Situated near the Western Cape’s coastal Still Bay (Stilbaai) village, and leading the way for South African gin, the five-year-old Inverroche Distillery was founded by a mother and son team, Lorna and Rohan Scott. Capitalizing on the Cape’s Fynbos, a phenomenally diverse assortment of thousands of botanical species (many rare or even impossible to find elsewhere), Inverroche puts between 20-30 varieties into each of their three gins (which use a sugar cane-derived spirit as base). Gin Amber gets its color and taste from a double-infusion that brings to mind Rooibos tea, with a sweet to dry roller coaster along the palette. Keep an eye on South Africa for more great gins to come.
PLAN YOUR TRIP: Fodor’s South Africa Guide
From: Vilanova, Spain
Arbequina olives, rosemary, thyme, and basil are the unlikely, quintessentially Mediterranean ingredients that make this nouveau Spanish gin so savory, herbaceous, and utterly successful. Housed within a chapeljust outside Barcelona, the distillery also puts sweeter elements to use–Seville and Valencia oranges, Lleida lemons–through an extensive six distillations via a Florentine still. Sunkissed and relatively easy to obtain stateside.
PLAN YOUR TRIP: Fodor’s Spain Guide
Original Roby Marton Gin
While its cloudy, Jasmine-colored appearance makes one imagine a fruity liquor or limoncello, this unfiltered Italian gin actually leans to the dry side with a potent 47 percent alcohol content. A romantic for all things earthy, ancient, and alcoholic (at just 3-years-old, he was intoxicated by the scent of brandy from his family pantry), Marton sought to craft an almost Proustian, poetic gin through sharp botanicals, horseradish, licorice, pink pepper, anise, cloves, citrus peels, juniper, and red fruit.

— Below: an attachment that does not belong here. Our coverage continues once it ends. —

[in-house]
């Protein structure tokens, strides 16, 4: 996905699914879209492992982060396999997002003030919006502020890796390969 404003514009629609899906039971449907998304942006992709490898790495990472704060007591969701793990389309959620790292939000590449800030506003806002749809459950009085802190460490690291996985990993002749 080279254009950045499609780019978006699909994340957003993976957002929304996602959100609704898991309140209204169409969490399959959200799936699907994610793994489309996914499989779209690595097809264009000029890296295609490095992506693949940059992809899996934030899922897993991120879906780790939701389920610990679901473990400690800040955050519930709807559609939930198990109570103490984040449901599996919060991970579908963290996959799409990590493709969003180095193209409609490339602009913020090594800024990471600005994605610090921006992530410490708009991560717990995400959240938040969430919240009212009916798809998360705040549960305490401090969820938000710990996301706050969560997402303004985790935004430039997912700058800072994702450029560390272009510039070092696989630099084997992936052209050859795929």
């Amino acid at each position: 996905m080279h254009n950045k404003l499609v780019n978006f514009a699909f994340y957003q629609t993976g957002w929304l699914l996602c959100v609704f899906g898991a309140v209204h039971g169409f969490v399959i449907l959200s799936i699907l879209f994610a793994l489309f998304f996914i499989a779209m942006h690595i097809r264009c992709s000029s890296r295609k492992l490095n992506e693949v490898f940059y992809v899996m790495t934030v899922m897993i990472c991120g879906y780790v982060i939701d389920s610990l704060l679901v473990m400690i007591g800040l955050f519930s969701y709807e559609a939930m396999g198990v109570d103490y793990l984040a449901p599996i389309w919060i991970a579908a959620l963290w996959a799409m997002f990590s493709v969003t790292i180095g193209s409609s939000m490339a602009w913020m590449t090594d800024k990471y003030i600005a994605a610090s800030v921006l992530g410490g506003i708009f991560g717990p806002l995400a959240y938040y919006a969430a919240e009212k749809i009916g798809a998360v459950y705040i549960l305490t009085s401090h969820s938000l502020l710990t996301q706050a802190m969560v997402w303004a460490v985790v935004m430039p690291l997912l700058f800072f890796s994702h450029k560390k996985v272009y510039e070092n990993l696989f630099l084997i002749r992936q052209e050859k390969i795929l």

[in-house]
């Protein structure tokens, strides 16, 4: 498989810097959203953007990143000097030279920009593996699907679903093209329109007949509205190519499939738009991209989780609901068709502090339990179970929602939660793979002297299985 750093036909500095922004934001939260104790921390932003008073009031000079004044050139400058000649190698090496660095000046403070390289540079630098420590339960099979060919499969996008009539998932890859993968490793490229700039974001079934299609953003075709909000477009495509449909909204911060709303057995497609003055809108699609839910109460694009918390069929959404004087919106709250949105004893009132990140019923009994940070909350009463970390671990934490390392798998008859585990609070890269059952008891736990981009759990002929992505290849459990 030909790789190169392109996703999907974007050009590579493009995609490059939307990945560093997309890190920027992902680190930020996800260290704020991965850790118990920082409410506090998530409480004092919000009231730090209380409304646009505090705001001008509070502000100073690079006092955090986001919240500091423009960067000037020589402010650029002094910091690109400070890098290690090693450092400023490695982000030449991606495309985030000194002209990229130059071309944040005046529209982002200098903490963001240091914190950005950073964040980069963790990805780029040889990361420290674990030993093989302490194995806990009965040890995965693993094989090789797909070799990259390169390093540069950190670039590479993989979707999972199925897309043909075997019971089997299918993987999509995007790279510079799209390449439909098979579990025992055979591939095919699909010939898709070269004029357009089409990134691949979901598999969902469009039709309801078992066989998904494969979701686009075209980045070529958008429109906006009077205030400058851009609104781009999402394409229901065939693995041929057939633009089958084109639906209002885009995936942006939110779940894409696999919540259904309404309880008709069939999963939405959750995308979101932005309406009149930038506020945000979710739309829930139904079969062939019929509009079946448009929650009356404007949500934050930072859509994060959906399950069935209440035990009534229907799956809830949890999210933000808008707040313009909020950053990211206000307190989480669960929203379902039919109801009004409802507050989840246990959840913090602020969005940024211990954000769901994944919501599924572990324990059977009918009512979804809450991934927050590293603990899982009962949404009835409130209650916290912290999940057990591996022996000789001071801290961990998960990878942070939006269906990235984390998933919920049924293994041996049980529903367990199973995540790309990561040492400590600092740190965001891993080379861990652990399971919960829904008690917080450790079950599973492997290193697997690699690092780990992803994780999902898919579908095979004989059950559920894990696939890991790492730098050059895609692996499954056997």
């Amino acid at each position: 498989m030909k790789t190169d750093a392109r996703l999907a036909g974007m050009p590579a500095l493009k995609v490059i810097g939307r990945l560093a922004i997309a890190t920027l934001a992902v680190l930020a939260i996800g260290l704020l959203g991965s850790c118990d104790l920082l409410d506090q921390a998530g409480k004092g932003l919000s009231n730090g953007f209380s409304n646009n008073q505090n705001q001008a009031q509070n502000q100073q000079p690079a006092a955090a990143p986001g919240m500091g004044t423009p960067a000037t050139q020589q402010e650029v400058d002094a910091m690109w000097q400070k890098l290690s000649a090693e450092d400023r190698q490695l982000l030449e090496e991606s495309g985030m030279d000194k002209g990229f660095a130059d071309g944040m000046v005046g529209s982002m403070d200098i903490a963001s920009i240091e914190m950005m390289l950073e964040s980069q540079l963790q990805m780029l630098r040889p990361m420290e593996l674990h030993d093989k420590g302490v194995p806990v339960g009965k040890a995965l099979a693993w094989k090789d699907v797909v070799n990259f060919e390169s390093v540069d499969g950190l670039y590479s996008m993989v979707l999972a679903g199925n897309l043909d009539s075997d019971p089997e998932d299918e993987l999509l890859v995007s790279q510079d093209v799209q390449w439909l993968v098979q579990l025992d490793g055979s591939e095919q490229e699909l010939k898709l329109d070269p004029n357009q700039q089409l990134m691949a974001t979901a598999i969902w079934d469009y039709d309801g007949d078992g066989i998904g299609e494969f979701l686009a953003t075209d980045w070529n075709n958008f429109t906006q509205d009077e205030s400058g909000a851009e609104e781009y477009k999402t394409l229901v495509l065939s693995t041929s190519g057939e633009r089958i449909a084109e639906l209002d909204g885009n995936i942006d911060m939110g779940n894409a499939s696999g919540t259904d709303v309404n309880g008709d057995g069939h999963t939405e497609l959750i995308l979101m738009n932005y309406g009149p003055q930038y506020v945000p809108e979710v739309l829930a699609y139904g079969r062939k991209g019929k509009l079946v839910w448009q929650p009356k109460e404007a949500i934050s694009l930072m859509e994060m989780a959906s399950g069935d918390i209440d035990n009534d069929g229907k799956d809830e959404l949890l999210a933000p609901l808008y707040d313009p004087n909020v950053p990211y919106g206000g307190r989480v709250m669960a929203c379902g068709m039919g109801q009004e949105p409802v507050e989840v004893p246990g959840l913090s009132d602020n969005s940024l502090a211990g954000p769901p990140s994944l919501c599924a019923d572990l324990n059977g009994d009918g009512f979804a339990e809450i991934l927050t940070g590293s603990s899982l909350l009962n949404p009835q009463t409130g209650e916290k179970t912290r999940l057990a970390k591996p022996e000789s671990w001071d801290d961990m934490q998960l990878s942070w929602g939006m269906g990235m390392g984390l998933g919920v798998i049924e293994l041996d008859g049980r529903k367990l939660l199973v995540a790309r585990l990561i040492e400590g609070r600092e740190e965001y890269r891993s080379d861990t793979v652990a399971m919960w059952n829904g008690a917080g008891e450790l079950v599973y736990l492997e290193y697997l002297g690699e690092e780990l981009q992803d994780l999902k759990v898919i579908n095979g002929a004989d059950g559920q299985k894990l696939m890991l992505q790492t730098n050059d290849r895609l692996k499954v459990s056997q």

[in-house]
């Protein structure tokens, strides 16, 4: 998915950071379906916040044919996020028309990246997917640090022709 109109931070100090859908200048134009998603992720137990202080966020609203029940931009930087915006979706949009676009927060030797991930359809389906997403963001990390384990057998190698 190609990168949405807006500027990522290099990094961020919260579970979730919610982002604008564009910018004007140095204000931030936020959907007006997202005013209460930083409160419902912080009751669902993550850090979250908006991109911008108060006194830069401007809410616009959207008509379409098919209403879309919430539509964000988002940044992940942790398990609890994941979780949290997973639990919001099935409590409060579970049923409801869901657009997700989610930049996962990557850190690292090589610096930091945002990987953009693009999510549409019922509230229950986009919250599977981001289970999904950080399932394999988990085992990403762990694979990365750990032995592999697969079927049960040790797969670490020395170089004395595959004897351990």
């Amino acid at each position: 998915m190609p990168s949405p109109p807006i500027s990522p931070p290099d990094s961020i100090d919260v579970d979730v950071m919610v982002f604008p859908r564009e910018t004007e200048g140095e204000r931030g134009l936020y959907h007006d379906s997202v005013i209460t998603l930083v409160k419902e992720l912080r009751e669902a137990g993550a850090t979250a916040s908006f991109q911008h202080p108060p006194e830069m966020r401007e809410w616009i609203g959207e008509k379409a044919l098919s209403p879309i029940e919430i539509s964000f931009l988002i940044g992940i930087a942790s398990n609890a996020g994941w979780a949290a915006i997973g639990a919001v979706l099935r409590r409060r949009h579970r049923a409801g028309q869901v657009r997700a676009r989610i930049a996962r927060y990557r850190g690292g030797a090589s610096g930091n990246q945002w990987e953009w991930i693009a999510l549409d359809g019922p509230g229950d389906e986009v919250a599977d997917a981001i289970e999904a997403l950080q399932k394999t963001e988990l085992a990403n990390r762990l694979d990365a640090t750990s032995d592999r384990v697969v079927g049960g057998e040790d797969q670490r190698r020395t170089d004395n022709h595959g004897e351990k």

PLAN YOUR TRIP: Fodor’s Italy Guide
Euphrosine Gin #9
From: New Orleans, Louisiana
While a prolific sugarcane crop means rum rules Louisiana’s, ahem, local spirit world, New Orleans’ Atelier Vie distillery bucks the trend with its diverse product line of vodka, brandy, green and red absinthe, and juniper-forward American gin. An ADI Gold Medalist, pot-distilled Euphrosine Gin #9 packs nine botanicals, including bay leaf, and is supremely martini-friendly. An amber-toned, whiskey barrel-finished variety is also available and notably smooth.
PLAN YOUR TRIP: Fodor’s New Orleans Guide